sector in India. Manufacturing played an important part in sustaining India's economic
growth in the 1970s and 1980s. The economic reforms of the early 1990s did not lead to
sustained growth of the manufacturing sector. After acceleration in the mid-1990s, growth
slowed in the decade's second half. The analysis presented in this paper reveals that
manufacturing-sector growth in the post-reform period is "input driven" rather than
"efficiency driven," with significant levels of technical inefficiency. The paper advocates
policies to improve production efficiency by encouraging investment in research and
development, technical training for workers, and technology-aided managerial processes.
3. The paper, Manufacturing productivity in China and India: The role of institutional changes,
China Economic Review (Dec 2009), is used to undertake a comparative study of
productivity in the manufacturing sector of Indian and China using data from survey of
manufacturing industries of the two countries.
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4. The report, Economic Sectors: Manufacturing, Country profile India (2004) focuses on the
condition of the manufacturing sector in India. They key elements in the report highlight the
key reasons for the industrial growth following the beginning of the economic policy reforms
process in 1991. The article also focuses on the information technology sector and the
services sector and the key drivers for the growth of these sectors.
5. The article, Services Sector and economic growth in India, Applied Economics (Dec 2010),
examines the long-run equilibrium and short-run dynamic relationship between services
sector and Gross Domestic Product (GDP) and between services and nonservices sectors in
India. The model is estimated using the optimal single-equation and the maximum-likelihood
system estimators. All the estimators consistently suggest the cointegrating relationship
between services sector and GDP as well as between services and nonservices sectors. The
estimates of long-run elasticity parameters are statistically significant and dimensionally
consistent across the estimators. The conventional Cumulative Sum (CUSUM) and the new
CUSUM and Moving Sum (MOSUM) tests suggest the stability of the equilibrium residuals
and reinforce the cointegrating relationship between the model series. The error correction
model provides some support for unidirectional Granger-causality from services sector to
GDP. The impulse response and variance decomposition analyses instead suggest the
bidirectional causality between services sector and GDP and between services and
nonservices sectors. The stable growth of services sector is essentially crucial to absorb the
adverse effects of exogenous weather shocks in agriculture and industry and provide
resilience to the economy.

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Explanation of the proposed methodology

The study would be intensive and across various industries and geographies, primarily focusing on the
Asian region. Methodology would primarily involve case studies and review of secondary material.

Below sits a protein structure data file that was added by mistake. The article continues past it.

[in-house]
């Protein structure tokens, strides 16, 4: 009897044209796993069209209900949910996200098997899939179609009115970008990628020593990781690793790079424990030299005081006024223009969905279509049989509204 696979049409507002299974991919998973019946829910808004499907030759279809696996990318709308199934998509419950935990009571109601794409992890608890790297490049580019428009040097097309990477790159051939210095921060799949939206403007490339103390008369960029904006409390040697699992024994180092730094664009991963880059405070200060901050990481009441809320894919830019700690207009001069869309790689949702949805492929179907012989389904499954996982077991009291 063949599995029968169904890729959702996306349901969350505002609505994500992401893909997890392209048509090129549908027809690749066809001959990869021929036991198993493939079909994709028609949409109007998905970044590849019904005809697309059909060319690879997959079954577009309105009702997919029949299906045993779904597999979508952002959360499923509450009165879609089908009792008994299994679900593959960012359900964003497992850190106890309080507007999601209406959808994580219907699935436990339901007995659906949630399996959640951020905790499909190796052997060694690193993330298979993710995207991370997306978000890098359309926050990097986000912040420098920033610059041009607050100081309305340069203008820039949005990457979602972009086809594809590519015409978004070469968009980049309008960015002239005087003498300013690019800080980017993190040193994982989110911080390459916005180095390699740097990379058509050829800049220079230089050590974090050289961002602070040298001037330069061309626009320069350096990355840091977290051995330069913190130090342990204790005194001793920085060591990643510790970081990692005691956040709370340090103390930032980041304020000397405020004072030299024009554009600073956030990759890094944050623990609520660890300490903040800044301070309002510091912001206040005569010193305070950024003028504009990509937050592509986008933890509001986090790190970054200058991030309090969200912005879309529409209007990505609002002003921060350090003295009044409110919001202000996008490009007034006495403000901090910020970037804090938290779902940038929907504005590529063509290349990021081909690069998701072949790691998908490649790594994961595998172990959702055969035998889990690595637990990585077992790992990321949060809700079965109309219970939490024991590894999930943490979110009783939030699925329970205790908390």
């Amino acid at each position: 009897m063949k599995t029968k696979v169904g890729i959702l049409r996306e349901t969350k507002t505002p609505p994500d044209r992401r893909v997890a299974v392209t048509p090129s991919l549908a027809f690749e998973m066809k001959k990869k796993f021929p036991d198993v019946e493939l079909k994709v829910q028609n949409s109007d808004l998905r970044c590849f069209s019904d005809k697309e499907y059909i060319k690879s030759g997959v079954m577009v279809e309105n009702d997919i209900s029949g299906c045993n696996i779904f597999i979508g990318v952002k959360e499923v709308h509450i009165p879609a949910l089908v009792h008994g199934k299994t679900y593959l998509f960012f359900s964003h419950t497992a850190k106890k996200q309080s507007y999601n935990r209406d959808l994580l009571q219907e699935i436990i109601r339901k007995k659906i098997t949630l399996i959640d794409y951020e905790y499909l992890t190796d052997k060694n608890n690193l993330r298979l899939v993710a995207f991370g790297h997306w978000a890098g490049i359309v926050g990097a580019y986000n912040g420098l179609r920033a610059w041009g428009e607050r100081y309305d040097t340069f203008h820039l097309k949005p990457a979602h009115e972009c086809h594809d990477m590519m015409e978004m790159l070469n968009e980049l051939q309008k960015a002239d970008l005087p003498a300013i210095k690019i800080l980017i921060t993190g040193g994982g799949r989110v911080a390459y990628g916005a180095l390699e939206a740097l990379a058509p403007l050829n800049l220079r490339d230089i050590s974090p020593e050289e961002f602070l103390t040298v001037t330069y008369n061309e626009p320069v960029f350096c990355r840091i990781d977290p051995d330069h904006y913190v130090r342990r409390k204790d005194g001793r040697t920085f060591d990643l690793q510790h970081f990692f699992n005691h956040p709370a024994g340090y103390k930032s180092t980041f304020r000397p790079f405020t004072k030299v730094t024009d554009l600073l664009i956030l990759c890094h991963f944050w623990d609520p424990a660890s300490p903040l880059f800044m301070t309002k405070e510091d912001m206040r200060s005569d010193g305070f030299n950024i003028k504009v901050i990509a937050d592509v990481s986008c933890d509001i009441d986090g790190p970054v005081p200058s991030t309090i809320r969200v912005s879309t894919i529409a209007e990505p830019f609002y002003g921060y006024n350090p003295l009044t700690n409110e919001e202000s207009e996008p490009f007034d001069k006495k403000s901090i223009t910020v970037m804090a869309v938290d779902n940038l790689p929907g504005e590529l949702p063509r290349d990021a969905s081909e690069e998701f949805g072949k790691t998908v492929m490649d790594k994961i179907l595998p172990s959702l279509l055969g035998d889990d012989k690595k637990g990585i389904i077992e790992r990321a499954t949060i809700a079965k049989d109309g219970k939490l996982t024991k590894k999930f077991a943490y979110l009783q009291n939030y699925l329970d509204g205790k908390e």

Further, in-depth interview with key policy and decision makers will be conducted. It would be done
in the following steps.
1. Search existing literature for studies done on the reasons for the growth of the Services sector
in India.
a. Understand whether Indias Services industry dependent growth can be an
impediment to Indias economic future in the form of future employment, skill-level
required in a largely poor economy, import dependency etc. The growth trajectory of
various developed countries will be considered as case studies to understand the
typical stages of development of a young economy.
b. Search literature focused on policy issues and trajectory followed by India post
liberalization vis--vis other Asian countries like China and South Korea and identify
whether these can be adopted by India realize larger growth in the Manufacturing
sector.
c. Identify if Indias geographical location offers it advantages (disadvantages) with
regards to the Services (Manufacturing) sector.
d. Establish correlation (if any) between Indias social and cultural fabric and whether
this has any bearing on Indias advent as a Services economy.
e. Identify economic and policy objectives that have shaped Indias growth in the past
twenty years, and how these can be changed today.
f. Identify key drivers of the manufacturing sectors and reasons for the relatively slow
growth of the manufacturing sector in India.
2. In depth interviews will be conducted with representatives of the policy makers, government
decision makers and economists to better understand the key drivers.
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3. Investment data for domestic and international investors will be gathered to help understand
the sentiment towards India as an investment opportunity. A representative sample of the
domestic and international investors will also be interviewed to understand better their
concerns and optimisms towards the manufacturing and the services sector.

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Significance of the study and the limitations

The study will help establish a cause-effect relation between the policies enacted by governments and
the growth trajectory achieved. This will in effect be used to establish a relation, if it exists, between a
pattern of growth and the ensuing economic effects. Specifically, the study will help determine how a
services led economic growth in the nascent stages of a country can affect key economic performance
indicators like unemployment, reliance on import, industrial and capital productivity etc. Further, a
good understanding of the policies enacted in industrial led countries like China will help determine
the policies that can be enacted in India to give impetus to the Manufacturing sector.
A key limitation of the study lies in the socio-economic differences and the deeply embedded cultural
differences that characterize countries like India on one side, and countries like China, Vietnam and
South Korea on the other side. These differences might result in the inability to replicate the growth
models and policies enacted by these Asian countries in an Indian context.


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References

Khuong Vu, India-Vietnam: A Comparative Analysis of Economic Performance,I nternational
J ournal of Business I nsights & Transformation,Oct 2008 Mar 2009
Kalirajan, Kaliappa, The Post-reform Performance of the Manufacturing Sector in India, Asian
Economic Papers, May2004 (Kalirajan, 2004)
Pandey, Manish, Manufacturing productivity in China and India: The role of institutional changes,
China Economic Re(Singh, 2010)view (1043951X), Dec 2009
Economic sectors: Manufacturing, Country Profile. I ndia, 2004
Singh, Tarlok, Services sector and economic growth in India, Applied Economics,Dec 2010